NU students expelled for hacking |

NU students expelled for hacking

Two Nevada Union High School seniors have been expelled and won’t be allowed to graduate with their class this June as punishment for their roles in altering grades and stealing instructors’ passwords in January.

Principal Marty Mathiesen said the two students were asked last month not to return to campus after they used computer disks loaded with keystroke-recording software to access sensitive information used by teachers.

Mathiesen declined to name the two students involved in the breach.

The security breach delayed the release of first-semester report cards for a week after teachers and staff had to work extra hours to record the correct grades.

“This had a big impact for every teacher,” Superintendent Maggie Deetz said.

The breach did not affect computers at Bear River High School or the schools at the Park Avenue Alternative Site, Deetz said.

In response to the breach, Nevada Joint Union High School District administrators are looking to add anti-spyware software to computers used by teachers. The district is also pursuing a lease-purchase option of laptops for every teacher within the district and essentially prohibiting students from using those machines.

Spyware is a generic term used to describe programs that can record keystrokes or other sensitive information obtained from a computer’s hard drive.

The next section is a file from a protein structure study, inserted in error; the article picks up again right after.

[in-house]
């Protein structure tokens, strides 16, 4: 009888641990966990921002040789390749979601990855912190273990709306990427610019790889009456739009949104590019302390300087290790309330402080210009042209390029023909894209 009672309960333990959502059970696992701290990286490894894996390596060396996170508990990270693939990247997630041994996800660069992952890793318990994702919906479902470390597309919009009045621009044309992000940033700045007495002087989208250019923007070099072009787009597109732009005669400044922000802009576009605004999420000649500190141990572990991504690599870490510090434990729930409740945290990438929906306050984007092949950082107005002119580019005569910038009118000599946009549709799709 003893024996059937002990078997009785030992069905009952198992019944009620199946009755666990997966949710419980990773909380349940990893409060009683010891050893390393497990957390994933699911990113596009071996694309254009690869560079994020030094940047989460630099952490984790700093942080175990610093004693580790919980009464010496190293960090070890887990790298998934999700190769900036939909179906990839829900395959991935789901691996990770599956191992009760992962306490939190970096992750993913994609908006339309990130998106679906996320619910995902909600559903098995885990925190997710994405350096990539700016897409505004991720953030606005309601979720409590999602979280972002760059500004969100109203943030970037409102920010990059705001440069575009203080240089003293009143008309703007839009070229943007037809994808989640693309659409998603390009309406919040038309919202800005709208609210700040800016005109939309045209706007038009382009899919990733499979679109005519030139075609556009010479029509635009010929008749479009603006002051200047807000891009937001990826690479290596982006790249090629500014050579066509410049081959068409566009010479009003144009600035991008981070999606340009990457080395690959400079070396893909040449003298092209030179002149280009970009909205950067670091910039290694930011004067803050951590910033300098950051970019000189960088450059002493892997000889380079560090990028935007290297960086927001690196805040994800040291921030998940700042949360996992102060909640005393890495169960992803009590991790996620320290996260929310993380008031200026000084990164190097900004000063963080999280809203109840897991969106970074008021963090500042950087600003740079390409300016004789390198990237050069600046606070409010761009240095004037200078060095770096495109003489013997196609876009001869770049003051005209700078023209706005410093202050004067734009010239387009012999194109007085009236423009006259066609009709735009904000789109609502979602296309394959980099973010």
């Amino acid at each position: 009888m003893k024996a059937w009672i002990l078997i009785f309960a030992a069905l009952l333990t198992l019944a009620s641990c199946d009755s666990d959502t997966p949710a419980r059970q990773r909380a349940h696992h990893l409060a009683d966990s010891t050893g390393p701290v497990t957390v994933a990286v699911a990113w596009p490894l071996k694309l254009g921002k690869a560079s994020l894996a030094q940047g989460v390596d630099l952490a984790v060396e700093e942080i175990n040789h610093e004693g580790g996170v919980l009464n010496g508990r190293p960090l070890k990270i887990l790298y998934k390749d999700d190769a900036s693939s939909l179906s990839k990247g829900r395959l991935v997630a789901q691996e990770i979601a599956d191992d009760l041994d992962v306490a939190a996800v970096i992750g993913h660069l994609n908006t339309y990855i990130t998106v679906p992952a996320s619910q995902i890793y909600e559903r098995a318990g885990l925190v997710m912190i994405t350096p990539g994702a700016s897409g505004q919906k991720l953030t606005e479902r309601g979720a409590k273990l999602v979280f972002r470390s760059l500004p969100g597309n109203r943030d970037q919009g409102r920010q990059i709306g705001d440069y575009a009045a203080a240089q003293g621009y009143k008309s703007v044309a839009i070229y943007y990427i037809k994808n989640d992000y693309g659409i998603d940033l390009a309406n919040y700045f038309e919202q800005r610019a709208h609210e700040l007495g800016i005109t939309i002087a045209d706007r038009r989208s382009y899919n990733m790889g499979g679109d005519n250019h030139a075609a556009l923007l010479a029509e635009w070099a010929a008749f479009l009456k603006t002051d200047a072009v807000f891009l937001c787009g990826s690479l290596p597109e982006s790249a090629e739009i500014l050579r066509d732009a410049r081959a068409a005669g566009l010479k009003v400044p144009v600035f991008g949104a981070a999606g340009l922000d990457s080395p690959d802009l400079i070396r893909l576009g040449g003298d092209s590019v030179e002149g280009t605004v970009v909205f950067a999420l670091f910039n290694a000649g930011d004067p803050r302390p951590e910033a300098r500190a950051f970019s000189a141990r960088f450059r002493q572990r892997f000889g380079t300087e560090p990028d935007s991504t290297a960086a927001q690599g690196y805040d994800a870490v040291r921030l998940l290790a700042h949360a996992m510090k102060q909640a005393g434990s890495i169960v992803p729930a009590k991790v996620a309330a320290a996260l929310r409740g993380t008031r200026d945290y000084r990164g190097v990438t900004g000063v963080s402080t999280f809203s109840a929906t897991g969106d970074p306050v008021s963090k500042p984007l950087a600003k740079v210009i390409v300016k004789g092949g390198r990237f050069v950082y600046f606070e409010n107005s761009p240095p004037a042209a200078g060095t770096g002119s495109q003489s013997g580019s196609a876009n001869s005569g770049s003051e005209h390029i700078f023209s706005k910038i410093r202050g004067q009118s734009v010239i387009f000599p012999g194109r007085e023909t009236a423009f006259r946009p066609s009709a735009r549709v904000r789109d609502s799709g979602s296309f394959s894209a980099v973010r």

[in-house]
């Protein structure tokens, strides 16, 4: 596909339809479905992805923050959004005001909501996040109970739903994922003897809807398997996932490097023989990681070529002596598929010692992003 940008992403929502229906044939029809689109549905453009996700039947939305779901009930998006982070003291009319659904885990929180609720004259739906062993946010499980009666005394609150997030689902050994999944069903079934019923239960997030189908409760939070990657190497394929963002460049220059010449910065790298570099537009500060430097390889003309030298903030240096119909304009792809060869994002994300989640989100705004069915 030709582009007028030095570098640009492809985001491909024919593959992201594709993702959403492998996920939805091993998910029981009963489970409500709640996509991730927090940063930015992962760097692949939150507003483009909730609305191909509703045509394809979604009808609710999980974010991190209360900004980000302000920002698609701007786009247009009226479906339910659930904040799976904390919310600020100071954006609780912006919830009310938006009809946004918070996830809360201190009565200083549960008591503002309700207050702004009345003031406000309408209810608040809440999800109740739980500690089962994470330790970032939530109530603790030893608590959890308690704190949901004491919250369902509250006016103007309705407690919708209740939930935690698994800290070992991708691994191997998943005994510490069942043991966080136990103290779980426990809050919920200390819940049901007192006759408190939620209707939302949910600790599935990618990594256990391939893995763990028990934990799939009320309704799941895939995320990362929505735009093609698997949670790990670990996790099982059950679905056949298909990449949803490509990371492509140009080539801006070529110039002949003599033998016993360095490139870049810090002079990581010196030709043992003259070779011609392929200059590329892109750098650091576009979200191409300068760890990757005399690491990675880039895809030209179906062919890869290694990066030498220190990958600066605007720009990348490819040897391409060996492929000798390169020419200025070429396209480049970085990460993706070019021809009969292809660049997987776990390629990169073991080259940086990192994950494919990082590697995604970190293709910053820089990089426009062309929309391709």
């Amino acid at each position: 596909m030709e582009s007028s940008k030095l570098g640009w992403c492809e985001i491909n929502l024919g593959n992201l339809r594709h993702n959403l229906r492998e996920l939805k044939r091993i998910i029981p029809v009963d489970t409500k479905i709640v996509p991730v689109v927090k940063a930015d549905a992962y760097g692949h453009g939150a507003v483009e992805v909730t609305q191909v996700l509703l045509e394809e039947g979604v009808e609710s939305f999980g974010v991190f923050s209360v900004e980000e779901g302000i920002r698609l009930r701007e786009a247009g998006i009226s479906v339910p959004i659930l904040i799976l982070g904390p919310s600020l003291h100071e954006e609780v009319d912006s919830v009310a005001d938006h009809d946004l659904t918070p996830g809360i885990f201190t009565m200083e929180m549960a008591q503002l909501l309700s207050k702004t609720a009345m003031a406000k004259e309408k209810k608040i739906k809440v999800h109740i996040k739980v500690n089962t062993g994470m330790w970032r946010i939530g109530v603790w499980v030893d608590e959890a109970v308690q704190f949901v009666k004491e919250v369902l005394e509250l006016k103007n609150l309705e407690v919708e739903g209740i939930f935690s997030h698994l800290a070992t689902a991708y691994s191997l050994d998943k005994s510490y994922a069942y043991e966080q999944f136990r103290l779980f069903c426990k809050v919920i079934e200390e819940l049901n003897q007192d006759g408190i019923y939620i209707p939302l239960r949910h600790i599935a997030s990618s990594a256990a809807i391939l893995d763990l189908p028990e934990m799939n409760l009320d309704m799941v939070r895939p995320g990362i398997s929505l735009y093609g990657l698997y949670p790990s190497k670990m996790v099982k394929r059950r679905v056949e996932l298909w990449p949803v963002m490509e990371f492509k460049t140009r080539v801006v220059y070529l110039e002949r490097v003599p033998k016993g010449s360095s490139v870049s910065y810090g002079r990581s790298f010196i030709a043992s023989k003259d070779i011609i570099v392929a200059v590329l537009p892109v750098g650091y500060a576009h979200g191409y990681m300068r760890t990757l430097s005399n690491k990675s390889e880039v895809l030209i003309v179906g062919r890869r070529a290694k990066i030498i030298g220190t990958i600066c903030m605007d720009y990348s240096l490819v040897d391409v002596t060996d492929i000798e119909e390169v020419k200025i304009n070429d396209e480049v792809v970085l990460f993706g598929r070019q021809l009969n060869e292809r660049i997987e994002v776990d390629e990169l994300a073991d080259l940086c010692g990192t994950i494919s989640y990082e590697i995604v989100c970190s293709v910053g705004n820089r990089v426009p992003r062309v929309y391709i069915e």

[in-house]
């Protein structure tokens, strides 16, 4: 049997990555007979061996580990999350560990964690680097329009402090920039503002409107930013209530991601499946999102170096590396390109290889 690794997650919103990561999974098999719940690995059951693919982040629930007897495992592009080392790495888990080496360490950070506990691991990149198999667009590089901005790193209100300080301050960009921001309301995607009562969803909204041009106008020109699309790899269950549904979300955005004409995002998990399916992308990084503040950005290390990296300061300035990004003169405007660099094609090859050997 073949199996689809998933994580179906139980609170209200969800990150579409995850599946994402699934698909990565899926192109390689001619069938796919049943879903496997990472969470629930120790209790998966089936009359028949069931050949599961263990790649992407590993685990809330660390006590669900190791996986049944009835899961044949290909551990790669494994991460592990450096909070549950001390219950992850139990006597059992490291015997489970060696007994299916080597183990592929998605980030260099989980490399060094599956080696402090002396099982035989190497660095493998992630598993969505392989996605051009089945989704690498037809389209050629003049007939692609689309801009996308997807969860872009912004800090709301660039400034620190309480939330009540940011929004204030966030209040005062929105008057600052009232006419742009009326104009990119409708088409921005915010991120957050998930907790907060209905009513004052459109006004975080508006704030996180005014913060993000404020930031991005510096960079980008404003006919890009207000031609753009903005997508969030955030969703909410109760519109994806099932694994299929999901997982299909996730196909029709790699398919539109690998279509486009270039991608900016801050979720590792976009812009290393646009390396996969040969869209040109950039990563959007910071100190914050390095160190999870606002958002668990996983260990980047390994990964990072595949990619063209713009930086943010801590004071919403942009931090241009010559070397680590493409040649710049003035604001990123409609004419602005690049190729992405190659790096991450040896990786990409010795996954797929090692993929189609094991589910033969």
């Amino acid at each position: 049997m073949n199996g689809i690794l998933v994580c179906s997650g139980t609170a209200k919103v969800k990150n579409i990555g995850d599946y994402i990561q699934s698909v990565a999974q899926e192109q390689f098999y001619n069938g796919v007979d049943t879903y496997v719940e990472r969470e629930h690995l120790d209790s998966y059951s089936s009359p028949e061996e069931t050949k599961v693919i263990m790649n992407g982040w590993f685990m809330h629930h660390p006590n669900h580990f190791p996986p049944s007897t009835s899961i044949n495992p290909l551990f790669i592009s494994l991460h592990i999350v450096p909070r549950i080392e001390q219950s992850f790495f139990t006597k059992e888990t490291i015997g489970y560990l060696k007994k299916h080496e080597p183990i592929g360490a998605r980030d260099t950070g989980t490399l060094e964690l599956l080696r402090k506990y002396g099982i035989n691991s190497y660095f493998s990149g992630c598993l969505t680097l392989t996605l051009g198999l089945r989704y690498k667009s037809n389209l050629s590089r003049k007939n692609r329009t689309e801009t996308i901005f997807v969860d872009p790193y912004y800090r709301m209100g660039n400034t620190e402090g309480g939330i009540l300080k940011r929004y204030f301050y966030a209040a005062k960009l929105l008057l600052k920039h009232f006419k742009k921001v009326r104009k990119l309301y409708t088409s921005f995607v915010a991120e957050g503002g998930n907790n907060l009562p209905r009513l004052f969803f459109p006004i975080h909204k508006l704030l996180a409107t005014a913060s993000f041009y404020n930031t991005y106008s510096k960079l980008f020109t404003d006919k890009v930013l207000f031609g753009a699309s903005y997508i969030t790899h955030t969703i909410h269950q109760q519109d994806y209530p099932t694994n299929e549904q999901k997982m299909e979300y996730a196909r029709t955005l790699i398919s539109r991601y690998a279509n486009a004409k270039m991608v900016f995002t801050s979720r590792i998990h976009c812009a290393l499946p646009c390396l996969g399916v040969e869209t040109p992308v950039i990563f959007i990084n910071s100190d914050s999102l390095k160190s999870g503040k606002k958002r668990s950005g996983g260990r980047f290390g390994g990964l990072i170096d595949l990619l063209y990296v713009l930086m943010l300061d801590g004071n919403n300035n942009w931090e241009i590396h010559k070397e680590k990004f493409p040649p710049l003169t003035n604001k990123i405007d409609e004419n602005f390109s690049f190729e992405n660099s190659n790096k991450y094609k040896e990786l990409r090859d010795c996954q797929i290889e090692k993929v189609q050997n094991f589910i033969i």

“We recognize the teachers need new machines, over and above the capabilities that students have,” said Curtis Smith, the school district’s director of technology.

Before the security breach, administrators were already working on establishing an entirely new student record-keeping system for attendance, grades and homework schedules.

The new system is scheduled to be implemented in time for the 2005-06 school year, Smith said. With the new system, students and teachers will have their own passwords, and teachers will be asked not to allow students to use instructors’ computers.

The improvements are part of a long-term plan to correct deficiencies for the high school district’s more than 1,300 computers. Last spring, a state crisis management team urged the district to add anti-virus protection to all computers, as well as establish and maintain a fund to repair and upgrade software for its computer network.

In January, two Nevada Union students reportedly stole teacher passwords and hacked grade reports. School officials said the students used “spyware” that recorded teachers’ keystrokes, which provided the passwords.

Curtis Smith, Nevada Joint Union High School’s director of technology, said the district’s 1,200 computers will soon be loaded with anti-spyware software. The district is looking to lease laptops for classroom teachers, each with their own separate passwords and user names.

Students will generally be prohibited from accessing teachers’ laptops.

– David Mirhadi

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